Understanding the side effects of sleeping tablets
Sleeping tablets don’t just affect sleep – they may also make you feel drowsy or ‘heavy’ in the morning, or anxious during the day.
They may interfere with your ability to perform some everyday tasks (like driving a car). The effects you may have will depend on the type of medication and dose taken. Older people are often given lower doses of sleeping tablets as they tend to be more sensitive to their effects.
Many people assume sleeping tablets will help them function normally the next day, but there is little scientific evidence for this. Rather than improving your alertness during the day, some sleeping tablets may actually make your memory and concentration worse.
For example, Benzodiazepines (a type of sleeping tablet) can affect your memory, particularly at night. People may wake up several times during the night, but do not remember doing so in the morning.
Sleeping tablets may cause rebound insomnia. This is when your insomnia symptoms briefly become much worse when you try to stop taking the sleeping tablets. You might also have feelings of anxiety.
Although rebound insomnia is always temporary (perhaps lasting 2 or 3 nights), the effects may last long enough to convince a person that they can’t sleep without medication. So you may start taking sleep medication again, even after you’ve decided to stop.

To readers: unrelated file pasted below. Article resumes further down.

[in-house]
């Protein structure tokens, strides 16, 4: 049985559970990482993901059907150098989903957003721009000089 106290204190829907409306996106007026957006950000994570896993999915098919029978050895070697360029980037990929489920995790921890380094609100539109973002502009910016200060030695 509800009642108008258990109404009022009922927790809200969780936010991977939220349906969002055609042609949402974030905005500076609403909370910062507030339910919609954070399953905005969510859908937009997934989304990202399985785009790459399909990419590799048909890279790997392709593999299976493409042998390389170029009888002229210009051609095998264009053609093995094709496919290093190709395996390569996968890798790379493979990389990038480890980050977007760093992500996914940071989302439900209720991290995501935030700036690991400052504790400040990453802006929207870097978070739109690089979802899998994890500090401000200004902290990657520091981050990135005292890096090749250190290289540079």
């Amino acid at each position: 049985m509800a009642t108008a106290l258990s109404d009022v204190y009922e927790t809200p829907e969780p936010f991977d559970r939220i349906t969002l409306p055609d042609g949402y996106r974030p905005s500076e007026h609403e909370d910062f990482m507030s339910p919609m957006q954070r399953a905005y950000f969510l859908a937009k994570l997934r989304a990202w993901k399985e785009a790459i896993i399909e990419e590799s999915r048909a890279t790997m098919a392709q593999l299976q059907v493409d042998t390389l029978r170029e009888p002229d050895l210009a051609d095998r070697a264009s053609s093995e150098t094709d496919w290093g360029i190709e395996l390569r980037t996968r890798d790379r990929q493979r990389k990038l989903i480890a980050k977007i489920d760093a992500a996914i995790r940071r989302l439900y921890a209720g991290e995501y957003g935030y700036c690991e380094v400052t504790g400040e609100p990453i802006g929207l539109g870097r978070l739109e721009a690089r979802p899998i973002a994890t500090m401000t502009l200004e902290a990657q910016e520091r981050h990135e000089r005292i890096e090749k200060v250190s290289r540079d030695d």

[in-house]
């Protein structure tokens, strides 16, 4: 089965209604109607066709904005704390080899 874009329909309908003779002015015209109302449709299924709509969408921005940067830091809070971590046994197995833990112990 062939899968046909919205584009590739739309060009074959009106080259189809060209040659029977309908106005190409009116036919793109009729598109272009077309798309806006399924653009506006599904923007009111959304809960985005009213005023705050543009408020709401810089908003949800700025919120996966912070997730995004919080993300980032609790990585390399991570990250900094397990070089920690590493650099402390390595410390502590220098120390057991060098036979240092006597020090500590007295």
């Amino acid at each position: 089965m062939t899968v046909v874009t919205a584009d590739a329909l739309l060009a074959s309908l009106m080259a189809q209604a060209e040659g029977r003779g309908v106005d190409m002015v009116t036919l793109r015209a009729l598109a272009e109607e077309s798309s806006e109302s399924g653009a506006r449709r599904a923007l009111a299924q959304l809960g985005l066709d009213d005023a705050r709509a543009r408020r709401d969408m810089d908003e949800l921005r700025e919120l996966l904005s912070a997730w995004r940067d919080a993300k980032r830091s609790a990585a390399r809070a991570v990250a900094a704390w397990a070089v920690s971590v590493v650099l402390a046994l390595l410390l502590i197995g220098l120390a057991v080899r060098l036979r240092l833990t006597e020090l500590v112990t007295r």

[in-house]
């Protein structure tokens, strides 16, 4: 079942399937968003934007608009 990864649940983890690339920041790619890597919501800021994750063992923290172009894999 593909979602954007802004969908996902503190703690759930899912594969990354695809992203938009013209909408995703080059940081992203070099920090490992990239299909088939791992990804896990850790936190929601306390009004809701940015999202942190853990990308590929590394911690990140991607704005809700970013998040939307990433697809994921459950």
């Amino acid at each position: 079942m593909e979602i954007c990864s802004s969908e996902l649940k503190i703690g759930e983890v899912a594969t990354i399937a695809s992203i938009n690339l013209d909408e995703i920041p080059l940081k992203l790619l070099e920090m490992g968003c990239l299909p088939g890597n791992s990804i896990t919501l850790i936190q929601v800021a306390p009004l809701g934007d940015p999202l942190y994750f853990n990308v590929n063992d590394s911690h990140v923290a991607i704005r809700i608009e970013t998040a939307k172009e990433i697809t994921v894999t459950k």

This, in turn, can lead to the long-term use of sleeping tablets.
Dependency on sleeping tablets
In general, prescription sleeping tablets are safe and effective.
Dependence on these medicines does not develop over just a few nights, it develops gradually with long-term use.
Most people are given sleeping tablets by their GP during periods of illness, stress, when in hospital or when they can no longer cope with their insomnia symptoms.
If you use sleeping tablets regularly your body slowly gets used to the drug, and you develop what is called ‘tolerance’. This means that the effects of the medication on you is less, so you have to increase the dose in order to get the same effect.
Eventually, sleeping tablets may no longer work, but if you try to stop taking the tablets you can’t sleep because of rebound insomnia. You may come to depend on the medication long after it has stopped working.
Coming off sleeping tablets
When reducing or coming off sleeping tablets you will need help and support from your specialist or GP. They may advise you to reduce your sleeping tablets gradually (this is called ‘tapering’), and can also help you with this.
If you are regularly using sleeping tablets, never stop taking them without discussing it with your healthcare professional first.
Other ways to deal with sleep problems
Using sleeping tablets alone is rarely an effective way of dealing with long-lasting sleep problems as they do not treat the underlying reasons that are causing your insomnia.